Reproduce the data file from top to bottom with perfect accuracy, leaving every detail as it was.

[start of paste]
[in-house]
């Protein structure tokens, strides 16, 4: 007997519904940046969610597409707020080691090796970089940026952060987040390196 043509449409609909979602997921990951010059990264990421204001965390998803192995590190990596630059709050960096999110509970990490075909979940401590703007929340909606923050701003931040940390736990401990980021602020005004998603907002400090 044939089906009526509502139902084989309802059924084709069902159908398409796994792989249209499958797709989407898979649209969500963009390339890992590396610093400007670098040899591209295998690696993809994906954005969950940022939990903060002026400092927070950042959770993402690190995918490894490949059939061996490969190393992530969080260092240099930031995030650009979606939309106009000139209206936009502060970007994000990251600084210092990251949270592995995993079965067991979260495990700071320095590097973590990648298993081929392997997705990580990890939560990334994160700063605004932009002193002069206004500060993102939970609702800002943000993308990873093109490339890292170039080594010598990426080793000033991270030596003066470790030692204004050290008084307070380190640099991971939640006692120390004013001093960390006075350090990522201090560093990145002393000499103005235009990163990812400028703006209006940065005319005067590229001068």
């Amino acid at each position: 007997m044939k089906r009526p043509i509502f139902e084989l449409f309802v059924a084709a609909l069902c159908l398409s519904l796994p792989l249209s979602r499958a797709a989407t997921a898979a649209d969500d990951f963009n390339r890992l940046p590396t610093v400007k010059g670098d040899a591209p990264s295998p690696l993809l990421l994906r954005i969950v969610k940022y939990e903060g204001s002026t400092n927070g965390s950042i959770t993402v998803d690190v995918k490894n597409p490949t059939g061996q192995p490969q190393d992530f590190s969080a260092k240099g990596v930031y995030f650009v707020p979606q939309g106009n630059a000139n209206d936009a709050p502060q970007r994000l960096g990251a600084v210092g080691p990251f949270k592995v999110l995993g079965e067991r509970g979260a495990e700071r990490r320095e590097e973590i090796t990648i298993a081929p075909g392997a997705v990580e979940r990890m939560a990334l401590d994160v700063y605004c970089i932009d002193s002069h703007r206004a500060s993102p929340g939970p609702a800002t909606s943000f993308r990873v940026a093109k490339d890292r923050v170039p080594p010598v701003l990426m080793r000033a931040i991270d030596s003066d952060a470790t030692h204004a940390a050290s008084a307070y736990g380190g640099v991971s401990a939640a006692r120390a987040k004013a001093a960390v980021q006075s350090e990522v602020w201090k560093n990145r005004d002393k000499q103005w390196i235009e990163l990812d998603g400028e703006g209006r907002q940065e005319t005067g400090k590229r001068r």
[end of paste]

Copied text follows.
[in-house]
């Protein structure tokens, strides 16, 4: 007997519904940046969610597409707020080691090796970089940026952060987040390196 043509449409609909979602997921990951010059990264990421204001965390998803192995590190990596630059709050960096999110509970990490075909979940401590703007929340909606923050701003931040940390736990401990980021602020005004998603907002400090 044939089906009526509502139902084989309802059924084709069902159908398409796994792989249209499958797709989407898979649209969500963009390339890992590396610093400007670098040899591209295998690696993809994906954005969950940022939990903060002026400092927070950042959770993402690190995918490894490949059939061996490969190393992530969080260092240099930031995030650009979606939309106009000139209206936009502060970007994000990251600084210092990251949270592995995993079965067991979260495990700071320095590097973590990648298993081929392997997705990580990890939560990334994160700063605004932009002193002069206004500060993102939970609702800002943000993308990873093109490339890292170039080594010598990426080793000033991270030596003066470790030692204004050290008084307070380190640099991971939640006692120390004013001093960390006075350090990522201090560093990145002393000499103005235009990163990812400028703006209006940065005319005067590229001068």
């Amino acid at each position: 007997m044939k089906r009526p043509i509502f139902e084989l449409f309802v059924a084709a609909l069902c159908l398409s519904l796994p792989l249209s979602r499958a797709a989407t997921a898979a649209d969500d990951f963009n390339r890992l940046p590396t610093v400007k010059g670098d040899a591209p990264s295998p690696l993809l990421l994906r954005i969950v969610k940022y939990e903060g204001s002026t400092n927070g965390s950042i959770t993402v998803d690190v995918k490894n597409p490949t059939g061996q192995p490969q190393d992530f590190s969080a260092k240099g990596v930031y995030f650009v707020p979606q939309g106009n630059a000139n209206d936009a709050p502060q970007r994000l960096g990251a600084v210092g080691p990251f949270k592995v999110l995993g079965e067991r509970g979260a495990e700071r990490r320095e590097e973590i090796t990648i298993a081929p075909g392997a997705v990580e979940r990890m939560a990334l401590d994160v700063y605004c970089i932009d002193s002069h703007r206004a500060s993102p929340g939970p609702a800002t909606s943000f993308r990873v940026a093109k490339d890292r923050v170039p080594p010598v701003l990426m080793r000033a931040i991270d030596s003066d952060a470790t030692h204004a940390a050290s008084a307070y736990g380190g640099v991971s401990a939640a006692r120390a987040k004013a001093a960390v980021q006075s350090e990522v602020w201090k560093n990145r005004d002393k000499q103005w390196i235009e990163l990812d998603g400028e703006g209006r907002q940065e005319t005067g400090k590229r001068r």